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Keywords:

  • Bayesian design;
  • diagnostic test;
  • Latent class model;
  • misclassification;
  • sample size

Abstract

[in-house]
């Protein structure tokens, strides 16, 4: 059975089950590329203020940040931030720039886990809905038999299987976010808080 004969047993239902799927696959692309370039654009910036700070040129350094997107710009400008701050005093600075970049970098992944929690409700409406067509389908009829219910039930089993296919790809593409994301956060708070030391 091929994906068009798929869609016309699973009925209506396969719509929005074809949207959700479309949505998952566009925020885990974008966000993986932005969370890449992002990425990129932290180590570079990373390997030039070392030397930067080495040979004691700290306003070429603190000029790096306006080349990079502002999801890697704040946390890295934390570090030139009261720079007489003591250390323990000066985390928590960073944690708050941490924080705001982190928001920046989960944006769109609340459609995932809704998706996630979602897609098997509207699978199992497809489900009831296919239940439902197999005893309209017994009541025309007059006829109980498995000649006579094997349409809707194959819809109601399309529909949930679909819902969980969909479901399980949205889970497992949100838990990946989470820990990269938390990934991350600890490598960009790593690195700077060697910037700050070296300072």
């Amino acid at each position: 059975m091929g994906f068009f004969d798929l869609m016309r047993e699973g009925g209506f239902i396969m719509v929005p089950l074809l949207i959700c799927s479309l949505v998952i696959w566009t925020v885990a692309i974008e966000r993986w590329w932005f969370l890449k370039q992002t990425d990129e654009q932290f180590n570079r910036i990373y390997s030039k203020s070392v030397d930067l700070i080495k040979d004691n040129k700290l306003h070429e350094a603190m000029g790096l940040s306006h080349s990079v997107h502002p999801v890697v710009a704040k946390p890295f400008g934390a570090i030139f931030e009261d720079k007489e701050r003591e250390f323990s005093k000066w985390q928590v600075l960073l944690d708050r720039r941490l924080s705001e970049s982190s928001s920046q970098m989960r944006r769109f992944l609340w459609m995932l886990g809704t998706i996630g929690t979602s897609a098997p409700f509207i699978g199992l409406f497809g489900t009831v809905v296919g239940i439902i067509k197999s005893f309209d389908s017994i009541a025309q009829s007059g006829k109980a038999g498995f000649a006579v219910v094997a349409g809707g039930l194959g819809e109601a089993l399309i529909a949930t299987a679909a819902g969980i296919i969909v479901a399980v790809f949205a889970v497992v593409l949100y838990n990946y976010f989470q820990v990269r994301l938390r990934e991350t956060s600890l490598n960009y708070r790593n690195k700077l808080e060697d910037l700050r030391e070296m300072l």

Diagnostic tests rarely provide perfect results. The misclassification induced by imperfect sensitivities and specificities of diagnostic tests must be accounted for when planning prevalence studies or investigations into properties of new tests. The previous work has shown that applying a single imperfect test to estimate prevalence can often result in very large sample size requirements, and that sometimes even an infinite sample size is insufficient for precise estimation because the problem is non-identifiable. Adding a second test can sometimes reduce the sample size substantially, but infinite sample sizes can still occur as the problem remains non-identifiable. We investigate the further improvement possible when three diagnostic tests are to be applied. We first develop methods required for studies when three conditionally independent tests are available, using different Bayesian criteria. We then apply these criteria to prototypic scenarios, showing that large sample size reductions can occur compared to when only one or two tests are used. As the problem is now identifiable, infinite sample sizes cannot occur except in pathological situations. Finally, we relax the conditional independence assumption, demonstrating in this once again non-identifiable situation that sample sizes may substantially grow and possibly be infinite. We apply our methods to the planning of two infectious disease studies, the first designed to estimate the prevalence of Strongyloides infection, and the second relating to estimating the sensitivity of a new test for tuberculosis transmission. The much smaller sample sizes that are typically required when three as compared to one or two tests are used should encourage researchers to plan their studies using more than two diagnostic tests whenever possible. User-friendly software is available for both design and analysis stages greatly facilitating the use of these methods. Copyright © 2010 John Wiley & Sons, Ltd.